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How Google and Apple solve one of photography’s biggest problems

Google Photos yesterday upped its AI game by allowing users to cobble together slideshows of their favorite images with a number of new themes. While the Assistant always pieced together matching images in the form of mini-collages, the new update goes full-on slideshow in creating a collage with dozens of images, complete with a soundtrack to match your chosen theme.

To use it, just head over to the Google Photos website, and choose one of nine options. From there, it’s all about selecting the photos you want in the slideshow and being patient while Google works its magic.

Presumably, there are more themes to come, as the holiday options are limited to the next three major “Hallmark” holidays.  Joining them are themes for your cat or dog, selfies, children, good times, and a memorial option for lost loved ones.

It’s not that the feature is game-changing in and of itself, it’s not. Apple has been fiddling around with the same sort of AI photo technology that Google has, and to be honest, it’s mostly about preference at this point. Both are exceptional.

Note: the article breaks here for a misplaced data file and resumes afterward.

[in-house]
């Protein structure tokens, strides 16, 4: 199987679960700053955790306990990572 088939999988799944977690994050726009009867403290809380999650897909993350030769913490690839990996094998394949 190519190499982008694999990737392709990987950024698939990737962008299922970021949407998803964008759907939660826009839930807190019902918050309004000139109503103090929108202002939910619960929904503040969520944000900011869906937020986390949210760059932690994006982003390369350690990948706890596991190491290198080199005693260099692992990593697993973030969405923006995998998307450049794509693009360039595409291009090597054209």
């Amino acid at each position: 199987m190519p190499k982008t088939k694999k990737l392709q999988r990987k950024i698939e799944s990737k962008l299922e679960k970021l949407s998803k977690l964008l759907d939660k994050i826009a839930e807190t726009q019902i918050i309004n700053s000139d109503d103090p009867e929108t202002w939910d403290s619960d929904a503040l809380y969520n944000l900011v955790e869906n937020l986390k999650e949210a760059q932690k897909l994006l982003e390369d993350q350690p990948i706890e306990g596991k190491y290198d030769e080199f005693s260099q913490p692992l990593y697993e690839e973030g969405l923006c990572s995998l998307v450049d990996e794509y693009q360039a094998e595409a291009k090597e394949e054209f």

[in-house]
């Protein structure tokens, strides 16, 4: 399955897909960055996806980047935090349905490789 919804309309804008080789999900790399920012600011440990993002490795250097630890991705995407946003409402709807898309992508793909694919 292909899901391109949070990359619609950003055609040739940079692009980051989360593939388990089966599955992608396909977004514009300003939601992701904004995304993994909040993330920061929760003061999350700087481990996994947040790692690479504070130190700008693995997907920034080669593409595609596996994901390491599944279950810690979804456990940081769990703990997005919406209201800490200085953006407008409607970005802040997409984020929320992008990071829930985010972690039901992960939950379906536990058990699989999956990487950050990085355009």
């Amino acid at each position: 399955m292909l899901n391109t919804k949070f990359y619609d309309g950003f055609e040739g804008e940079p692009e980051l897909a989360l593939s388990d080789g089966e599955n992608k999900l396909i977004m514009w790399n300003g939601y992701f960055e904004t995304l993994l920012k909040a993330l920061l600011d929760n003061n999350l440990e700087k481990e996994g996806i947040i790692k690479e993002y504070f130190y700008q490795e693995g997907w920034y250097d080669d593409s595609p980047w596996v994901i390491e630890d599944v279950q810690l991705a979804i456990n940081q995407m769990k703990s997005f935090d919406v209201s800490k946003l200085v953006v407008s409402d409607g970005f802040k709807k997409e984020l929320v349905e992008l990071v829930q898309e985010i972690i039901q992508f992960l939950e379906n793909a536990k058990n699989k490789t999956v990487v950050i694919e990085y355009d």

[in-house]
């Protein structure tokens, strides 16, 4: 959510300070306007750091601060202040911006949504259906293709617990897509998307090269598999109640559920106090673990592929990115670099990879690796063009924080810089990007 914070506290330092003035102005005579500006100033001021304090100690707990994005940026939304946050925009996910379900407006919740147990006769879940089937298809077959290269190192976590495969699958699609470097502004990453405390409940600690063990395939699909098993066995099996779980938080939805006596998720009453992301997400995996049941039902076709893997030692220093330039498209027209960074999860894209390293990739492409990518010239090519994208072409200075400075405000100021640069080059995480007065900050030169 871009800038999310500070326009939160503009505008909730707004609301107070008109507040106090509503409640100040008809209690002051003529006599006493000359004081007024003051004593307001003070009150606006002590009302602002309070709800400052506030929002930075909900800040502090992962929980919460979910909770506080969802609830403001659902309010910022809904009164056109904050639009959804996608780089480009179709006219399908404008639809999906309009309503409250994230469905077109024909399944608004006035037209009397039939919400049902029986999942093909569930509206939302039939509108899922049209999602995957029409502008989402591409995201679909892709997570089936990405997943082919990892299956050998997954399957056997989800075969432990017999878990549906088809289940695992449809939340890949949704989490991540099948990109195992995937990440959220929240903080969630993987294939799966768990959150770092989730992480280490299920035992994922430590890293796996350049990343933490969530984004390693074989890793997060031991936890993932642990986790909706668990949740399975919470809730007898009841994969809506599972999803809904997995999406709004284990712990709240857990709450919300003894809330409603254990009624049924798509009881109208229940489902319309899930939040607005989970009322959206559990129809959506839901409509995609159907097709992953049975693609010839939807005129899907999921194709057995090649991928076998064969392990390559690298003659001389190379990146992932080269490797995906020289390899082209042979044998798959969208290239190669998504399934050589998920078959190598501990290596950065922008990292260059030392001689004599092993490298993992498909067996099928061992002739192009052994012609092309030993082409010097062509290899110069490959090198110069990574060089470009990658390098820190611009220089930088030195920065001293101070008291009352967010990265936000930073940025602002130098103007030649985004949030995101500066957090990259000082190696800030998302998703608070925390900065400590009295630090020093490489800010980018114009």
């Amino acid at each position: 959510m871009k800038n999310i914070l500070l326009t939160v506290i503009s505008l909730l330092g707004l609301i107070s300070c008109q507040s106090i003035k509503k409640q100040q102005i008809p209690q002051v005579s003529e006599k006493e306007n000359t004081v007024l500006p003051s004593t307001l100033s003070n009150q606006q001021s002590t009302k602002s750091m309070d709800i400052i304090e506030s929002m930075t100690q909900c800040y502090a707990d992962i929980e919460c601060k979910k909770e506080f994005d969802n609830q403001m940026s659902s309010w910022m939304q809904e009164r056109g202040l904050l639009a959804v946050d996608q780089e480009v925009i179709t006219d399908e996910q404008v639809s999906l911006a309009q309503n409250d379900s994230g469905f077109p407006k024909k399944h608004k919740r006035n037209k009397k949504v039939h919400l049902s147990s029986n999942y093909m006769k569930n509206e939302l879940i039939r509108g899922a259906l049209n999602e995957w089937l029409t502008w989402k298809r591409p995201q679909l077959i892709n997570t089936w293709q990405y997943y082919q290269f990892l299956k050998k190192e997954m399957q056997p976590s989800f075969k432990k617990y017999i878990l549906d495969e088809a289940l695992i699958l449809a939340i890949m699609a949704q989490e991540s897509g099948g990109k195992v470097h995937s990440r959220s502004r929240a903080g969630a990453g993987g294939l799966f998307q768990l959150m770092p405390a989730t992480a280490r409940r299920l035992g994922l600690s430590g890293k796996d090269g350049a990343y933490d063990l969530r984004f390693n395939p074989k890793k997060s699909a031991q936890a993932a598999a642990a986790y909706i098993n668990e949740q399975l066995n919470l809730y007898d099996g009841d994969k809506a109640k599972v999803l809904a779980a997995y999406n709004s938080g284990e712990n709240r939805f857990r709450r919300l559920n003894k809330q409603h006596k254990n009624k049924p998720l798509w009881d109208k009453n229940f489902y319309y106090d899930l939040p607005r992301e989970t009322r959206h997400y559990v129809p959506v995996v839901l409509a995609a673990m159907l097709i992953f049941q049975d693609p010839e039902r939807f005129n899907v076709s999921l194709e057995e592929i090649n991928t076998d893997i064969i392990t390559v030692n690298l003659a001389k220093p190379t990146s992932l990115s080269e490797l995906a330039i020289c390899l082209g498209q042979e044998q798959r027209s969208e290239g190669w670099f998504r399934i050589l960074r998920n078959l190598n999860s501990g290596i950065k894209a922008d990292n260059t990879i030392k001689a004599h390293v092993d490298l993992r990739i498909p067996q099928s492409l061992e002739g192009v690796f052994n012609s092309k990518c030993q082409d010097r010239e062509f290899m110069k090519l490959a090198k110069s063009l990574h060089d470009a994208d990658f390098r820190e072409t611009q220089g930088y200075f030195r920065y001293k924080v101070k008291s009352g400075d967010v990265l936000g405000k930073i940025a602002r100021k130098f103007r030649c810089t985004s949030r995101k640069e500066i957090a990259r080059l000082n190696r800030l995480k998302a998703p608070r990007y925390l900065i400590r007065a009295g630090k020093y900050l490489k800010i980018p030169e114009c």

The real appeal of this is of the constant one-upsmanship between Apple and Google that benefit all of us shutterbugs with massive photo libraries and little clue in what to do with them. I’m nearing 120GB, which is paltry compared to many others.

The problem with always having a camera in your pocket is that you’re never all that discerning in when you use it. This has a tendency to lead to massive photo libraries, libraries full of photos that are shared sporadically in the days after they’re snapped, but largely forgotten in the months and years to follow.

By making it cheap to store photos (or free, even), and providing free tools to pull older photos out of your archives, dust them off, and fondly relive some of your favorite moments, Google and Apple are in the beginning stages of solving an issue that plagues all of us: what do I do with my massive photo archive other than, uh, archive it?

And the problem is only going to get worse.

Back in 2010, Google’s then-CEO Eric Schmidt reminded us that every two days we create as much information as we did in all of recorded history to 2003. That number has grown since, with the US alone spitting out over 2,657,700 gigabytes of internet data every minute.

It’s good to know that digital mountain of photos and videos each of us sit on might actually be put to good use.